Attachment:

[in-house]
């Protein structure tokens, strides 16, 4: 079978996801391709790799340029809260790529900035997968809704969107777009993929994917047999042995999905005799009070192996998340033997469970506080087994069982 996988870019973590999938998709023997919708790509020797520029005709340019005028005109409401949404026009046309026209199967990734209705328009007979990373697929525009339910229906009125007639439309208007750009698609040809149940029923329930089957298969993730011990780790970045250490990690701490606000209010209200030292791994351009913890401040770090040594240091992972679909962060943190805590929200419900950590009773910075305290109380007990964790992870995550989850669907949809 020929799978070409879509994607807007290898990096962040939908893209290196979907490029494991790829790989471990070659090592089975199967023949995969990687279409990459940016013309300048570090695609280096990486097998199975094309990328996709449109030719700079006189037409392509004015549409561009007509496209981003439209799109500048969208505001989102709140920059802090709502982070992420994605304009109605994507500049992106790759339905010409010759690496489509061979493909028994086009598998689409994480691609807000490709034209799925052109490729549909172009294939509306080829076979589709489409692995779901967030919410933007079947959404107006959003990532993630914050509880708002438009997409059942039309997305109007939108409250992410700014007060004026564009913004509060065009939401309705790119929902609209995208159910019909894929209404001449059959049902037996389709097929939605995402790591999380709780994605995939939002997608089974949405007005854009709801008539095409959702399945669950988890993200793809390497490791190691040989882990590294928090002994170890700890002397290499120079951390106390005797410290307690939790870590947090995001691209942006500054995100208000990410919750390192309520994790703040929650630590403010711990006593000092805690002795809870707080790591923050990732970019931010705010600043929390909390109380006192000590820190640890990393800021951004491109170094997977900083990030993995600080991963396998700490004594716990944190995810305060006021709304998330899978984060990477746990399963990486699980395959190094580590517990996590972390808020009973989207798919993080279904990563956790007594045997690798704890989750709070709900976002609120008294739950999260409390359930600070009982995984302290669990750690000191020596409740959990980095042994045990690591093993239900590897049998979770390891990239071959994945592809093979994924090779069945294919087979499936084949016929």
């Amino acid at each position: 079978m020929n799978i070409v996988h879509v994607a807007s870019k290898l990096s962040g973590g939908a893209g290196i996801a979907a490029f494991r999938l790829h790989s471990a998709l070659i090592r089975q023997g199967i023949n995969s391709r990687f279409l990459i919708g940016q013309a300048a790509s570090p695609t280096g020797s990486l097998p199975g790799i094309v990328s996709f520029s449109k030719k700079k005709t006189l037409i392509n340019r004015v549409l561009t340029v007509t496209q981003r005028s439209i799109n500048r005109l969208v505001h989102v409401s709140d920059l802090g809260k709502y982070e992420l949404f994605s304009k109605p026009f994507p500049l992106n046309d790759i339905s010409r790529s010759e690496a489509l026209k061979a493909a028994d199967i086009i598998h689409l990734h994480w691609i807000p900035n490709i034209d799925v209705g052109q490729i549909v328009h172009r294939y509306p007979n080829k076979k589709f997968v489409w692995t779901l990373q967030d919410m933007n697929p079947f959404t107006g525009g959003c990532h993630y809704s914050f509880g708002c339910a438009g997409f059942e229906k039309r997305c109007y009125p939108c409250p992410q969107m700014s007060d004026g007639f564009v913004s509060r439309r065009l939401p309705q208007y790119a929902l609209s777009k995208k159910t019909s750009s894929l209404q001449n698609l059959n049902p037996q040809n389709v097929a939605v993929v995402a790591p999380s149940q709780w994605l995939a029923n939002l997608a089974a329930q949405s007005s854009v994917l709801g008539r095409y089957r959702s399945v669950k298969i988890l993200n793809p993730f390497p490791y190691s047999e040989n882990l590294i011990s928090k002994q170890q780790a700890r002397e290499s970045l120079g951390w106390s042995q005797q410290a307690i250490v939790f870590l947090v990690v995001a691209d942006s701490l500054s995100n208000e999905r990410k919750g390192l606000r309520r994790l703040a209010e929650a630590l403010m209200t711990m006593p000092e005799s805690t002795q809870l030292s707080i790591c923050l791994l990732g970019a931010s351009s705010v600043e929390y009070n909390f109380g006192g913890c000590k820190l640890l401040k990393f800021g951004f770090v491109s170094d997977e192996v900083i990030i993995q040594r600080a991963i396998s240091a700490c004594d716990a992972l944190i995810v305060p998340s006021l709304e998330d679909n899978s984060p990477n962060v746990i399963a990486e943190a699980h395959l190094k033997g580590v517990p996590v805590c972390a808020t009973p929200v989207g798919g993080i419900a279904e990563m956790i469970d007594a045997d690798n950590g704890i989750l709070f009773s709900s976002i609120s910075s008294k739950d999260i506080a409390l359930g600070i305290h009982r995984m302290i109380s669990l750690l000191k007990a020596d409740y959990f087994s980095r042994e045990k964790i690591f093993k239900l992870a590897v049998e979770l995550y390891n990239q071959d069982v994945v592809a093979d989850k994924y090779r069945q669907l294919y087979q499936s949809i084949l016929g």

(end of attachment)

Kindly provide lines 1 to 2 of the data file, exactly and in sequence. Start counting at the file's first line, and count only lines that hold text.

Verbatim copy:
[in-house]
């Protein structure tokens, strides 16, 4: 079978996801391709790799340029809260790529900035997968809704969107777009993929994917047999042995999905005799009070192996998340033997469970506080087994069982 996988870019973590999938998709023997919708790509020797520029005709340019005028005109409401949404026009046309026209199967990734209705328009007979990373697929525009339910229906009125007639439309208007750009698609040809149940029923329930089957298969993730011990780790970045250490990690701490606000209010209200030292791994351009913890401040770090040594240091992972679909962060943190805590929200419900950590009773910075305290109380007990964790992870995550989850669907949809 020929799978070409879509994607807007290898990096962040939908893209290196979907490029494991790829790989471990070659090592089975199967023949995969990687279409990459940016013309300048570090695609280096990486097998199975094309990328996709449109030719700079006189037409392509004015549409561009007509496209981003439209799109500048969208505001989102709140920059802090709502982070992420994605304009109605994507500049992106790759339905010409010759690496489509061979493909028994086009598998689409994480691609807000490709034209799925052109490729549909172009294939509306080829076979589709489409692995779901967030919410933007079947959404107006959003990532993630914050509880708002438009997409059942039309997305109007939108409250992410700014007060004026564009913004509060065009939401309705790119929902609209995208159910019909894929209404001449059959049902037996389709097929939605995402790591999380709780994605995939939002997608089974949405007005854009709801008539095409959702399945669950988890993200793809390497490791190691040989882990590294928090002994170890700890002397290499120079951390106390005797410290307690939790870590947090995001691209942006500054995100208000990410919750390192309520994790703040929650630590403010711990006593000092805690002795809870707080790591923050990732970019931010705010600043929390909390109380006192000590820190640890990393800021951004491109170094997977900083990030993995600080991963396998700490004594716990944190995810305060006021709304998330899978984060990477746990399963990486699980395959190094580590517990996590972390808020009973989207798919993080279904990563956790007594045997690798704890989750709070709900976002609120008294739950999260409390359930600070009982995984302290669990750690000191020596409740959990980095042994045990690591093993239900590897049998979770390891990239071959994945592809093979994924090779069945294919087979499936084949016929």